Jazz is embracing her role as the supernatural’s trouble shooter – and the city’s homeless population being preyed upon definitely counts as a problem for her to fix. Finding out who is responsible and making them stop definitely adds a complication to the holiday season.
A complicated situation that isn’t made any easier by a berserker arriving in town determined to force one of her friends to fight – and he’s willing to target Jazz to force AJ into the ring.
I don’t know how much time has passed between this book and the first in the series, it doesn’t expressly say and it doesn’t need to. The development of the characters alone has created the sense of time without having to expressly spell it out – it’s very neatly done.
Especially with Jasmine. Jazz has transitioned excellent from the first book to her new role as the Council’s trouble shooter. She didn’t ask for it. She may not even like it – but she does take it seriously and I like that. Sure it wasn’t a role she sought out but she recognises it as a role that’s important and a role that comes with a lot of responsibility. Linked into that is her own strength and confidence and desire to prove herself. Does this mean she always makes great decisions? No, she’s driven to solve the problem in the book and she’s determined to do it herself with relatively little help. But, unlike so many reckless Urban Fantasy characters, Jazz actually sells this. She’s driven to solve this because it’s her job, her responsibility and through that her place in the supernatural community. More, it’s her role given by the leaders of that community very quickly because they respected her abilities. She can’t let someone else take it over without implying they were wrong (even if any sensible person would and the Council won’t hold it against her). There’s this ongoing message from Jazz that started in the last short story – this is her job, she takes it seriously and this is what she has to do. Not because she’s the chosen one or the only one with the special woo-woo or anything else (in fact, there are moments where it’s expressly made clear Jazz isn’t the strongest of them all, not even close) – but it’s her job, her role, her responsibility. It’s not pride, or not pride in the arrogant sense or over-confidence – it’s responsibility and duty that drive Jazz as well as a deep well of compassion.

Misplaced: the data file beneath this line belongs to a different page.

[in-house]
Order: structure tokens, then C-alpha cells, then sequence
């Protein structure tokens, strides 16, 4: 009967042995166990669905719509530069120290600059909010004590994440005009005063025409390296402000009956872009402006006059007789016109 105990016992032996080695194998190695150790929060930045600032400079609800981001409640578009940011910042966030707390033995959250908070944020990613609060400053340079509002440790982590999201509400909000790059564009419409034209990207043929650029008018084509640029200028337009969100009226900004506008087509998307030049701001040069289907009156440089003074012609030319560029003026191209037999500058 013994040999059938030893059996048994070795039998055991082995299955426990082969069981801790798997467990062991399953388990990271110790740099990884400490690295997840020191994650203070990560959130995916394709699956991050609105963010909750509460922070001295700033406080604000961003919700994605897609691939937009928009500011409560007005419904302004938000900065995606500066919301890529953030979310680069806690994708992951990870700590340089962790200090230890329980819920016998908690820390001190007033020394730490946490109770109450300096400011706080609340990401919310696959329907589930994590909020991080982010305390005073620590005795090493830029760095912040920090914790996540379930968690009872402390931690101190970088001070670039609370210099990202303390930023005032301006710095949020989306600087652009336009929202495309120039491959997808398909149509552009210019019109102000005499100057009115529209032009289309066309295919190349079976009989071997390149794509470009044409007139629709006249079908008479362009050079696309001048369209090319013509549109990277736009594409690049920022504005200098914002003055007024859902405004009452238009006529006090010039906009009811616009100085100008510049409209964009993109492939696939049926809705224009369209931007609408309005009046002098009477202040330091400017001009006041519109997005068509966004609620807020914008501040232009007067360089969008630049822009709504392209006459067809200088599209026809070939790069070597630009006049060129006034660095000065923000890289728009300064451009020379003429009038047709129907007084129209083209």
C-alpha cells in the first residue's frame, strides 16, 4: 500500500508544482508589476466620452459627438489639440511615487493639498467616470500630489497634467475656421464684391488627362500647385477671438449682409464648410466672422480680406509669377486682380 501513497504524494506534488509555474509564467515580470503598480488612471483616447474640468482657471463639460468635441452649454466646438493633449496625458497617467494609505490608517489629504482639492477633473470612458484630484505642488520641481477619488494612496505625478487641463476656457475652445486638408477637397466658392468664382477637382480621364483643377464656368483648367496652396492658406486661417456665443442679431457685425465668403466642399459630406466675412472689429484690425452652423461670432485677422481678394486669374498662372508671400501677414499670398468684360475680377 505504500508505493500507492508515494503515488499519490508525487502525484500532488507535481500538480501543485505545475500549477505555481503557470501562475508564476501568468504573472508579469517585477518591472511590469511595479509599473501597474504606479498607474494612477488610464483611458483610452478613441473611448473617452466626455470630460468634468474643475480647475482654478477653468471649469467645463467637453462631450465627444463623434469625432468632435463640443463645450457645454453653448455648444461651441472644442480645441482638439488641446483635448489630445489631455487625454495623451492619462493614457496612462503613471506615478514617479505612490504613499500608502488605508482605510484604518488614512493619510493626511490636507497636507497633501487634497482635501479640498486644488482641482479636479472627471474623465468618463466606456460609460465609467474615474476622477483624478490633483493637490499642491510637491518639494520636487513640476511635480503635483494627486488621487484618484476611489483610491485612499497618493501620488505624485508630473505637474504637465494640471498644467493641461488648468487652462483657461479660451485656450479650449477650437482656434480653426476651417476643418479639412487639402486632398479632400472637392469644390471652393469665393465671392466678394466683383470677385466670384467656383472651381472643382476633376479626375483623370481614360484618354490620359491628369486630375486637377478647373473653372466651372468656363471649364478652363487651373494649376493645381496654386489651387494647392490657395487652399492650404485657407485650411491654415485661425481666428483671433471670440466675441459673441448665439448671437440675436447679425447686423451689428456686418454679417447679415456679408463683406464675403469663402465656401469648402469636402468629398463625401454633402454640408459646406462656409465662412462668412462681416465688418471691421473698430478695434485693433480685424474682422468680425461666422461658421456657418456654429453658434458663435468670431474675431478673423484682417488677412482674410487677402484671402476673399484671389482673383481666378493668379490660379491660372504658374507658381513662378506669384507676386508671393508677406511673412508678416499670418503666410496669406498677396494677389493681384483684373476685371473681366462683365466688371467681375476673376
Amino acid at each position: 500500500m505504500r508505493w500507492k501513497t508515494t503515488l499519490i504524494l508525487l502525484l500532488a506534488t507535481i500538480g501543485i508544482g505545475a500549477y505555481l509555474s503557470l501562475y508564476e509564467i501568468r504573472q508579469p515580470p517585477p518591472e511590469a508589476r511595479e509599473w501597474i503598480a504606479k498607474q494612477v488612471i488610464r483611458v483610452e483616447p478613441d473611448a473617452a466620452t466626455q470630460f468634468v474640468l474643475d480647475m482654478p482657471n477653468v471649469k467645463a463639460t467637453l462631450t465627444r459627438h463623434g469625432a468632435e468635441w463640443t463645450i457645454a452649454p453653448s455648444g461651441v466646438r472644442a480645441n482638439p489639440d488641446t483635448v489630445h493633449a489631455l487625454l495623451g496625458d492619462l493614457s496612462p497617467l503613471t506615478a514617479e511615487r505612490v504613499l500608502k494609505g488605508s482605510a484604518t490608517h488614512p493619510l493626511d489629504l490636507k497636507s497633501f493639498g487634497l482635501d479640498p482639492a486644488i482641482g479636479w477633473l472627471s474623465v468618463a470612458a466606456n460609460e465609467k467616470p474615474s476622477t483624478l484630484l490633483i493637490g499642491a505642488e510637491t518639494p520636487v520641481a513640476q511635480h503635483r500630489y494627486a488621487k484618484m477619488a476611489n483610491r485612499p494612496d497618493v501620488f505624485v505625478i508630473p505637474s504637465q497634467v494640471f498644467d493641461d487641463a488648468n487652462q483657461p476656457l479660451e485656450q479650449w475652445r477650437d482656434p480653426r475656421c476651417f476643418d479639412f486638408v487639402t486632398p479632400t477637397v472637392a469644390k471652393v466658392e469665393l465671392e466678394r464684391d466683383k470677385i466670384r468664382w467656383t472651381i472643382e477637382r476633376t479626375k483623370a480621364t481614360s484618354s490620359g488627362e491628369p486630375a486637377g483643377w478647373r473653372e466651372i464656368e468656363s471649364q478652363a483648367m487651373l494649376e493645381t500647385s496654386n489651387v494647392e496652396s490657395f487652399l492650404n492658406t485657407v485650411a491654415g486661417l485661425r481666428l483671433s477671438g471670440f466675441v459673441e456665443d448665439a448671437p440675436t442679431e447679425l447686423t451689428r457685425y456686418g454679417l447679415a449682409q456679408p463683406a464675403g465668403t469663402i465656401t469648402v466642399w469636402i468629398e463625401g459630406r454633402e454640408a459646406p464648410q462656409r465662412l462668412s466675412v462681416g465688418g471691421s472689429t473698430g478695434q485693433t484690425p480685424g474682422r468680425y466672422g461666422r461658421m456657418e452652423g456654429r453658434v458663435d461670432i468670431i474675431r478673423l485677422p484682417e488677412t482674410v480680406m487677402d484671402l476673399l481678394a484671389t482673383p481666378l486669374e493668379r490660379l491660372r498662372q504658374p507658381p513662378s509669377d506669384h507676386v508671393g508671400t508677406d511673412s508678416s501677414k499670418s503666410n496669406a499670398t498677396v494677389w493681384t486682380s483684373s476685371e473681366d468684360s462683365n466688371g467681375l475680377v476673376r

I also like that she’s a female character, in this genre, who is most strongly defined by her female friends. She has a close circle of excellent, close female friends she relies on, she spends time with (and that’s social time – not just “hey I need something, come help”) that is growing if anything. They’re a far more dominant and powerful part of her life than her male friends and even than her love interest (who still needs to drop the awful Cajun accent).
Other good development comes from Mitchell, the hard-ass werewolf leader who is always so abrasive and controlling. I initially thought we were looking at a wannabe dictator but he has a lot more nuance than that. Yes he’s controlling and arrogant, but he also legitimately cares about the community – all the supernaturals – quite possibly more so than any other leader. In fact, he may be the only leader who can or who wants to take point and help the community as a whole – the head witch we haven’t seen much of, head vampire Victoria is doing her level best not to be the Supreme Queen of the area, which is hard because she’s the biggest, baddest thing in town. The werecats are few in number and too independent. Who else but Mitchell can lead? Like Jazz, responsibility seems to drive him. It’s really nice to see that develop alongside her – and alongside Victoria who seems mixed between being friendly and terrifying and in a really awesome